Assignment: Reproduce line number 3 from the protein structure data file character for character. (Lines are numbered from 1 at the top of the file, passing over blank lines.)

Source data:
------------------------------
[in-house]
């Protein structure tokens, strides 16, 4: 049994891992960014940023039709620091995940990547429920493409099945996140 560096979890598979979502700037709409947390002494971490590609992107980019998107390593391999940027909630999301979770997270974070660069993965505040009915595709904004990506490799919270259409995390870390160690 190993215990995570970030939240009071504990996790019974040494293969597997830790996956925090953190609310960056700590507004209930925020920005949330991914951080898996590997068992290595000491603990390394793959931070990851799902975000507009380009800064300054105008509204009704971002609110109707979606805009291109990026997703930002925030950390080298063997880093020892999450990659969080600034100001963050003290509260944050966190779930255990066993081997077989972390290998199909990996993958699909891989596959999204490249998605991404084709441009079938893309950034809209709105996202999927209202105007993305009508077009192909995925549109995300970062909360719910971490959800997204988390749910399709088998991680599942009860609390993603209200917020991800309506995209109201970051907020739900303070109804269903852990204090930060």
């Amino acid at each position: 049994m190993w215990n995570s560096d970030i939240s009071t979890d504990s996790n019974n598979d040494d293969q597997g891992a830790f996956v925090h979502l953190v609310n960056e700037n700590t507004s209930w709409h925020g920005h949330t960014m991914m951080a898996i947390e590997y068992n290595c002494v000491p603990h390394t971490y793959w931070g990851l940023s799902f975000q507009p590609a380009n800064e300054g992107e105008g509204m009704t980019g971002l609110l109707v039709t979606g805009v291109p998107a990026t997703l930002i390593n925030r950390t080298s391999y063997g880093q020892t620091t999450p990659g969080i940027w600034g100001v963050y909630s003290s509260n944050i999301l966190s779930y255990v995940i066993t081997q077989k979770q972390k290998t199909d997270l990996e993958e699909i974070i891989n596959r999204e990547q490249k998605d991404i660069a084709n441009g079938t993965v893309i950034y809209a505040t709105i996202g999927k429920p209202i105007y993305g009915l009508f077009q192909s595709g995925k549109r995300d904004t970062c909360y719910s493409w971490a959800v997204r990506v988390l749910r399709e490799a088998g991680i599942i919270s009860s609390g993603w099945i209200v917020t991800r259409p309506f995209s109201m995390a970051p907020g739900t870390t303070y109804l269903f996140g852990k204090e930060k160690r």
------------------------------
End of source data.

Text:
């Amino acid at each position: 049994m190993w215990n995570s560096d970030i939240s009071t979890d504990s996790n019974n598979d040494d293969q597997g891992a830790f996956v925090h979502l953190v609310n960056e700037n700590t507004s209930w709409h925020g920005h949330t960014m991914m951080a898996i947390e590997y068992n290595c002494v000491p603990h390394t971490y793959w931070g990851l940023s799902f975000q507009p590609a380009n800064e300054g992107e105008g509204m009704t980019g971002l609110l109707v039709t979606g805009v291109p998107a990026t997703l930002i390593n925030r950390t080298s391999y063997g880093q020892t620091t999450p990659g969080i940027w600034g100001v963050y909630s003290s509260n944050i999301l966190s779930y255990v995940i066993t081997q077989k979770q972390k290998t199909d997270l990996e993958e699909i974070i891989n596959r999204e990547q490249k998605d991404i660069a084709n441009g079938t993965v893309i950034y809209a505040t709105i996202g999927k429920p209202i105007y993305g009915l009508f077009q192909s595709g995925k549109r995300d904004t970062c909360y719910s493409w971490a959800v997204r990506v988390l749910r399709e490799a088998g991680i599942i919270s009860s609390g993603w099945i209200v917020t991800r259409p309506f995209s109201m995390a970051p907020g739900t870390t303070y109804l269903f996140g852990k204090e930060k160690r």